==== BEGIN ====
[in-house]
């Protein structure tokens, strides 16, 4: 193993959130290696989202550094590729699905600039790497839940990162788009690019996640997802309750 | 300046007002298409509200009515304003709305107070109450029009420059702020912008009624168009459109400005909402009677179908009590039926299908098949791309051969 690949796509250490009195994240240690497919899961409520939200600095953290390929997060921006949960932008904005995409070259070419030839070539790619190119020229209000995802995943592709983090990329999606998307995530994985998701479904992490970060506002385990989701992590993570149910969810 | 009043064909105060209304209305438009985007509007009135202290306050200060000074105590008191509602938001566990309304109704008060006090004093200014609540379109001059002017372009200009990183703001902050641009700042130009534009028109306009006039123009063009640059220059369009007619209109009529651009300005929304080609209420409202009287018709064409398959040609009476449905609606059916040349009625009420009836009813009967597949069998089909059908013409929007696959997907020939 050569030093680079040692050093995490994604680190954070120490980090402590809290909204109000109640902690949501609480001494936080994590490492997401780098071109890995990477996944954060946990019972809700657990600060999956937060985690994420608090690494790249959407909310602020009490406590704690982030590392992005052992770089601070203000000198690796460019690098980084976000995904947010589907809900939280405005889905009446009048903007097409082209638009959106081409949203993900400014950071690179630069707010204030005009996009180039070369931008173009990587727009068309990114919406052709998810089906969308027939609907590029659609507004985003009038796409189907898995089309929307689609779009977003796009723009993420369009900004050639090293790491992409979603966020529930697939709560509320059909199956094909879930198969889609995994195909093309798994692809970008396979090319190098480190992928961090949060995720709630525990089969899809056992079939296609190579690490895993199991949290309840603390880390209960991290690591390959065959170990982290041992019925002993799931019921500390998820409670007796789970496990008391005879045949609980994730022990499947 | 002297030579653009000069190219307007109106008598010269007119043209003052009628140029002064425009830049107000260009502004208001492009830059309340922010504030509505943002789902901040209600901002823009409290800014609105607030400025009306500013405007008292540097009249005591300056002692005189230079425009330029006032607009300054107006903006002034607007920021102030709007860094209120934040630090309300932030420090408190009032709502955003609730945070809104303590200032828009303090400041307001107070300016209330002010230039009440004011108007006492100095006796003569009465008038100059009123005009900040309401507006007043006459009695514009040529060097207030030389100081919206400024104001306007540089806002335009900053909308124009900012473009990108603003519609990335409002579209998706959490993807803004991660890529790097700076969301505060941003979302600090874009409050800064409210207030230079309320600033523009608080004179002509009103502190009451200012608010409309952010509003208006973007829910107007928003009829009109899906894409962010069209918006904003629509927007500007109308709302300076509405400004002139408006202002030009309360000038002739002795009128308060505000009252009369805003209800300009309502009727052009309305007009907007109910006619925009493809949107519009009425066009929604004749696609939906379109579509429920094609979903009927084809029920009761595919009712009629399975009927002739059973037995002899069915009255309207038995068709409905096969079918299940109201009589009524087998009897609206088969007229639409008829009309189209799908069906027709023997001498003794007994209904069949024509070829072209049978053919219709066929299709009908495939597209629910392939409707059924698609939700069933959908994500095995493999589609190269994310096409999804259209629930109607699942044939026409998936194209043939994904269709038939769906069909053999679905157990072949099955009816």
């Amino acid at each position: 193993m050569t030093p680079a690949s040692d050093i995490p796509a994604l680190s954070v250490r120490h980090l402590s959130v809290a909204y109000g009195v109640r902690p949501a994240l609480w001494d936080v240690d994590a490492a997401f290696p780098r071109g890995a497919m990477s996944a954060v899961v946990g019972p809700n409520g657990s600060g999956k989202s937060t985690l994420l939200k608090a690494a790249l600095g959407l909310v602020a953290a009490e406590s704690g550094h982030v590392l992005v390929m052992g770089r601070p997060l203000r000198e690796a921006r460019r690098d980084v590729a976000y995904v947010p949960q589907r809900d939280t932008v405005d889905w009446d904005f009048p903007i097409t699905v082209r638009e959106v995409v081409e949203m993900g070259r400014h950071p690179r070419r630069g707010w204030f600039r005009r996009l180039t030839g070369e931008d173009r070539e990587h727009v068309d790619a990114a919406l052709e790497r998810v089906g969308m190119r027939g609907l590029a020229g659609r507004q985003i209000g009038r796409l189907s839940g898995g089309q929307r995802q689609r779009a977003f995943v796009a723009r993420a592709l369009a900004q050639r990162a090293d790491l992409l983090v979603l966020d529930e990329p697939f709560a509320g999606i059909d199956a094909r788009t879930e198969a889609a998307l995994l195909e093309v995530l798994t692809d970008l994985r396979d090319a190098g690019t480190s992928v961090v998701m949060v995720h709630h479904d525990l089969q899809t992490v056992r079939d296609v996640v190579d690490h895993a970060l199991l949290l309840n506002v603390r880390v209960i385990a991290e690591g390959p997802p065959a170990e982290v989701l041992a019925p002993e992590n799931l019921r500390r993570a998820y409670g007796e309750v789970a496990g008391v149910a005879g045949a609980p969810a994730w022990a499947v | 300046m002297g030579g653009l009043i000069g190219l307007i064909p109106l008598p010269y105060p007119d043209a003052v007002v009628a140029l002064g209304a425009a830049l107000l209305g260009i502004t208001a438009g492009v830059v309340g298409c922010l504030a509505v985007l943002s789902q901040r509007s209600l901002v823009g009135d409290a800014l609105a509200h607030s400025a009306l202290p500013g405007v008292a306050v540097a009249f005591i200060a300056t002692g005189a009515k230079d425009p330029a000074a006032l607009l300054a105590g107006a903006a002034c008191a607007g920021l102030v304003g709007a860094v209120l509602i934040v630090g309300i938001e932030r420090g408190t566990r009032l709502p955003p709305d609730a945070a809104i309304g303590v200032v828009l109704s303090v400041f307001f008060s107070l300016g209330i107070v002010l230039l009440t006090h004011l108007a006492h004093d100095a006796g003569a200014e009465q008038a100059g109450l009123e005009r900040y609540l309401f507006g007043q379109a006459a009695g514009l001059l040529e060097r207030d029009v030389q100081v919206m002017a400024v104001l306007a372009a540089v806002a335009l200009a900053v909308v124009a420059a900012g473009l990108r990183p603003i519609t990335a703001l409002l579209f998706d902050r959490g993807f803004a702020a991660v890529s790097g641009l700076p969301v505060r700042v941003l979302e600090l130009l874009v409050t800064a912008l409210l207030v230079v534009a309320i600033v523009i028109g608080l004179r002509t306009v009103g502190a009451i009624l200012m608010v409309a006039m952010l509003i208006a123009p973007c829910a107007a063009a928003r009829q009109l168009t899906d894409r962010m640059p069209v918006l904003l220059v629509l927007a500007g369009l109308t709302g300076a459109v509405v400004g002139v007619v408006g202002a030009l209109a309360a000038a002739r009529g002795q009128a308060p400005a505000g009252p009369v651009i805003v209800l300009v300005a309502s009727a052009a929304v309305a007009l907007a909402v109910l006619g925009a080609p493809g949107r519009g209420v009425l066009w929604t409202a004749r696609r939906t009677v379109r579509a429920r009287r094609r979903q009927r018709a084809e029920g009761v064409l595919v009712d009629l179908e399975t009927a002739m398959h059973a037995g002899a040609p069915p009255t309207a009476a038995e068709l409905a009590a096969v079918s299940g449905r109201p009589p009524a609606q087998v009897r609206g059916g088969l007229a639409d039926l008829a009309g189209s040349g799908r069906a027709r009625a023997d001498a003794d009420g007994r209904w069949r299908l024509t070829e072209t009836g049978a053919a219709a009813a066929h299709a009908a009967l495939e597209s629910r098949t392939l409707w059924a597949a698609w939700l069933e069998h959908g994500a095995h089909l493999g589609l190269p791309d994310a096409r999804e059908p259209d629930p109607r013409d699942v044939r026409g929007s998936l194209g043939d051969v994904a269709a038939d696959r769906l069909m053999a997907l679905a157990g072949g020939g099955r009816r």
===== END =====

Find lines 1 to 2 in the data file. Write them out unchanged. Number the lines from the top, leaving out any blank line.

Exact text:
[in-house]
């Protein structure tokens, strides 16, 4: 193993959130290696989202550094590729699905600039790497839940990162788009690019996640997802309750 | 300046007002298409509200009515304003709305107070109450029009420059702020912008009624168009459109400005909402009677179908009590039926299908098949791309051969 690949796509250490009195994240240690497919899961409520939200600095953290390929997060921006949960932008904005995409070259070419030839070539790619190119020229209000995802995943592709983090990329999606998307995530994985998701479904992490970060506002385990989701992590993570149910969810 | 009043064909105060209304209305438009985007509007009135202290306050200060000074105590008191509602938001566990309304109704008060006090004093200014609540379109001059002017372009200009990183703001902050641009700042130009534009028109306009006039123009063009640059220059369009007619209109009529651009300005929304080609209420409202009287018709064409398959040609009476449905609606059916040349009625009420009836009813009967597949069998089909059908013409929007696959997907020939 050569030093680079040692050093995490994604680190954070120490980090402590809290909204109000109640902690949501609480001494936080994590490492997401780098071109890995990477996944954060946990019972809700657990600060999956937060985690994420608090690494790249959407909310602020009490406590704690982030590392992005052992770089601070203000000198690796460019690098980084976000995904947010589907809900939280405005889905009446009048903007097409082209638009959106081409949203993900400014950071690179630069707010204030005009996009180039070369931008173009990587727009068309990114919406052709998810089906969308027939609907590029659609507004985003009038796409189907898995089309929307689609779009977003796009723009993420369009900004050639090293790491992409979603966020529930697939709560509320059909199956094909879930198969889609995994195909093309798994692809970008396979090319190098480190992928961090949060995720709630525990089969899809056992079939296609190579690490895993199991949290309840603390880390209960991290690591390959065959170990982290041992019925002993799931019921500390998820409670007796789970496990008391005879045949609980994730022990499947 | 002297030579653009000069190219307007109106008598010269007119043209003052009628140029002064425009830049107000260009502004208001492009830059309340922010504030509505943002789902901040209600901002823009409290800014609105607030400025009306500013405007008292540097009249005591300056002692005189230079425009330029006032607009300054107006903006002034607007920021102030709007860094209120934040630090309300932030420090408190009032709502955003609730945070809104303590200032828009303090400041307001107070300016209330002010230039009440004011108007006492100095006796003569009465008038100059009123005009900040309401507006007043006459009695514009040529060097207030030389100081919206400024104001306007540089806002335009900053909308124009900012473009990108603003519609990335409002579209998706959490993807803004991660890529790097700076969301505060941003979302600090874009409050800064409210207030230079309320600033523009608080004179002509009103502190009451200012608010409309952010509003208006973007829910107007928003009829009109899906894409962010069209918006904003629509927007500007109308709302300076509405400004002139408006202002030009309360000038002739002795009128308060505000009252009369805003209800300009309502009727052009309305007009907007109910006619925009493809949107519009009425066009929604004749696609939906379109579509429920094609979903009927084809029920009761595919009712009629399975009927002739059973037995002899069915009255309207038995068709409905096969079918299940109201009589009524087998009897609206088969007229639409008829009309189209799908069906027709023997001498003794007994209904069949024509070829072209049978053919219709066929299709009908495939597209629910392939409707059924698609939700069933959908994500095995493999589609190269994310096409999804259209629930109607699942044939026409998936194209043939994904269709038939769906069909053999679905157990072949099955009816």